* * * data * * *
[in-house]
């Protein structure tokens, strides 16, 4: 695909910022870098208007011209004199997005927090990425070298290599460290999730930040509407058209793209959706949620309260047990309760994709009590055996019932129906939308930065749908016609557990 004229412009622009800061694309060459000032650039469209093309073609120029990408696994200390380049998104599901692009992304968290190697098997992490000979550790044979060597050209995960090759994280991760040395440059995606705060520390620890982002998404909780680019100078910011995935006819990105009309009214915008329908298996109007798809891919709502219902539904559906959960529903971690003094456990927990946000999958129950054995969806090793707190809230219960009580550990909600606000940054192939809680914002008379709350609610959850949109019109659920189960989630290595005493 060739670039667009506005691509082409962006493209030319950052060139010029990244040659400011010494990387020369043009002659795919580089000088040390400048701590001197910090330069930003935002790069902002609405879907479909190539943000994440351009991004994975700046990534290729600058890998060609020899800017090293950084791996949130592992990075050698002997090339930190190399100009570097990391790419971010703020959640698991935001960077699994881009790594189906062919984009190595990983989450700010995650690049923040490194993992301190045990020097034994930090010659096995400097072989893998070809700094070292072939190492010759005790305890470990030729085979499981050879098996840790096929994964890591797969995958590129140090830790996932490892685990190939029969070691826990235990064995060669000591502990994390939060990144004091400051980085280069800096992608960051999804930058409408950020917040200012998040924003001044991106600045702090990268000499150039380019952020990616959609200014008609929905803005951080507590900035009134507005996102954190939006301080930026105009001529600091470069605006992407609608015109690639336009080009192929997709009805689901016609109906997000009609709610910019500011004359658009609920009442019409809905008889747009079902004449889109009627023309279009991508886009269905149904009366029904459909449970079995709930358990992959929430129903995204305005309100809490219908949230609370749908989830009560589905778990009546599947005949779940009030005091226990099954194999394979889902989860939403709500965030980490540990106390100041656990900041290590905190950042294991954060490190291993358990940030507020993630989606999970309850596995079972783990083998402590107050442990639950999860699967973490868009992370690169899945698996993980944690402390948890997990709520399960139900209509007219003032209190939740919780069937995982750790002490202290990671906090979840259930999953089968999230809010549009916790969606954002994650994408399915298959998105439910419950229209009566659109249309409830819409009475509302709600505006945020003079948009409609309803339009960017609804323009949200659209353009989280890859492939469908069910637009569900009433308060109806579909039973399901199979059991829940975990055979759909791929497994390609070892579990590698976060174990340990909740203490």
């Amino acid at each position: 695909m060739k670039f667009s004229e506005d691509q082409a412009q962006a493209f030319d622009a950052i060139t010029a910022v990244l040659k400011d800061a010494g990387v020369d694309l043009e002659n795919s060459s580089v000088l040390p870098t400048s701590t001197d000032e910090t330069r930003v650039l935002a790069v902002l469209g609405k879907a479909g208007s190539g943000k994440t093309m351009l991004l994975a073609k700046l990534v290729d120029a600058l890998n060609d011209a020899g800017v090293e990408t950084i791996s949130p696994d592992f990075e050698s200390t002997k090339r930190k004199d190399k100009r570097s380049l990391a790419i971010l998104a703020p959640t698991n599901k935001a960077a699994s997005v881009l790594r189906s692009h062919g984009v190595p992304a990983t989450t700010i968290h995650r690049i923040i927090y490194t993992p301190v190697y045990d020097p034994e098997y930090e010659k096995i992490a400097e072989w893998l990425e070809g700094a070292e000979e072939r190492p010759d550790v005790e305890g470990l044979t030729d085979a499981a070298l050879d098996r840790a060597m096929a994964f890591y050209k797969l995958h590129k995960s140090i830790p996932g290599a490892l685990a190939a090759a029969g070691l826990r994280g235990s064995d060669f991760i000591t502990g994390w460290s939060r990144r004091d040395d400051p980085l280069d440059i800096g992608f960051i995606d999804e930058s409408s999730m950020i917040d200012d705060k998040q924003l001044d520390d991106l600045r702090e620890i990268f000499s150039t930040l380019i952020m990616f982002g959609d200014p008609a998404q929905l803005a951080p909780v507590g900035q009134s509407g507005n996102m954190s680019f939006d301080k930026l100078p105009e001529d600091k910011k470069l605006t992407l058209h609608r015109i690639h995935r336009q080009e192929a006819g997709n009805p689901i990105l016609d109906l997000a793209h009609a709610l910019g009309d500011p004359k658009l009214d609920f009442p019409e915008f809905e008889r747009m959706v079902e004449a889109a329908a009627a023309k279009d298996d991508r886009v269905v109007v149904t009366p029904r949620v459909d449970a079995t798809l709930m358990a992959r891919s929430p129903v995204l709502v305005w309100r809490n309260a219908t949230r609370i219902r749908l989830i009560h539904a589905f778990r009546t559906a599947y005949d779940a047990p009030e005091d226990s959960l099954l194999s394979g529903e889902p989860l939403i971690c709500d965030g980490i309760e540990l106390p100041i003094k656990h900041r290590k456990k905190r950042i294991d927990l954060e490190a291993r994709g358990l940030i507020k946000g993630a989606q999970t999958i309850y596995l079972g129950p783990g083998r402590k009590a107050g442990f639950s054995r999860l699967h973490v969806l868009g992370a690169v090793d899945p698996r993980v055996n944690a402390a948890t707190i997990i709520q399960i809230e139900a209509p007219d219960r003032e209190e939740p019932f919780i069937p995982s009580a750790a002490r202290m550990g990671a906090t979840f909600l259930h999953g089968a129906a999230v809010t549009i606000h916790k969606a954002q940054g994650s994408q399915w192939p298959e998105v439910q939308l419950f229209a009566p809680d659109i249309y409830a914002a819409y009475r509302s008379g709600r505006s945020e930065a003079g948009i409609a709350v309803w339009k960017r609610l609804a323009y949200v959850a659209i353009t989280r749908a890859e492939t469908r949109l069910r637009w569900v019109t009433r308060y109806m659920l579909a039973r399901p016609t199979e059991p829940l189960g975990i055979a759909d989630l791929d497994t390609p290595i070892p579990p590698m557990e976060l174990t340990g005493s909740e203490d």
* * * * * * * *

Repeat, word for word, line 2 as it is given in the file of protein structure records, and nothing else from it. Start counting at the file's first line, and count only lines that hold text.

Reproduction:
């Protein structure tokens, strides 16, 4: 695909910022870098208007011209004199997005927090990425070298290599460290999730930040509407058209793209959706949620309260047990309760994709009590055996019932129906939308930065749908016609557990 004229412009622009800061694309060459000032650039469209093309073609120029990408696994200390380049998104599901692009992304968290190697098997992490000979550790044979060597050209995960090759994280991760040395440059995606705060520390620890982002998404909780680019100078910011995935006819990105009309009214915008329908298996109007798809891919709502219902539904559906959960529903971690003094456990927990946000999958129950054995969806090793707190809230219960009580550990909600606000940054192939809680914002008379709350609610959850949109019109659920189960989630290595005493 060739670039667009506005691509082409962006493209030319950052060139010029990244040659400011010494990387020369043009002659795919580089000088040390400048701590001197910090330069930003935002790069902002609405879907479909190539943000994440351009991004994975700046990534290729600058890998060609020899800017090293950084791996949130592992990075050698002997090339930190190399100009570097990391790419971010703020959640698991935001960077699994881009790594189906062919984009190595990983989450700010995650690049923040490194993992301190045990020097034994930090010659096995400097072989893998070809700094070292072939190492010759005790305890470990030729085979499981050879098996840790096929994964890591797969995958590129140090830790996932490892685990190939029969070691826990235990064995060669000591502990994390939060990144004091400051980085280069800096992608960051999804930058409408950020917040200012998040924003001044991106600045702090990268000499150039380019952020990616959609200014008609929905803005951080507590900035009134507005996102954190939006301080930026105009001529600091470069605006992407609608015109690639336009080009192929997709009805689901016609109906997000009609709610910019500011004359658009609920009442019409809905008889747009079902004449889109009627023309279009991508886009269905149904009366029904459909449970079995709930358990992959929430129903995204305005309100809490219908949230609370749908989830009560589905778990009546599947005949779940009030005091226990099954194999394979889902989860939403709500965030980490540990106390100041656990900041290590905190950042294991954060490190291993358990940030507020993630989606999970309850596995079972783990083998402590107050442990639950999860699967973490868009992370690169899945698996993980944690402390948890997990709520399960139900209509007219003032209190939740919780069937995982750790002490202290990671906090979840259930999953089968999230809010549009916790969606954002994650994408399915298959998105439910419950229209009566659109249309409830819409009475509302709600505006945020003079948009409609309803339009960017609804323009949200659209353009989280890859492939469908069910637009569900009433308060109806579909039973399901199979059991829940975990055979759909791929497994390609070892579990590698976060174990340990909740203490």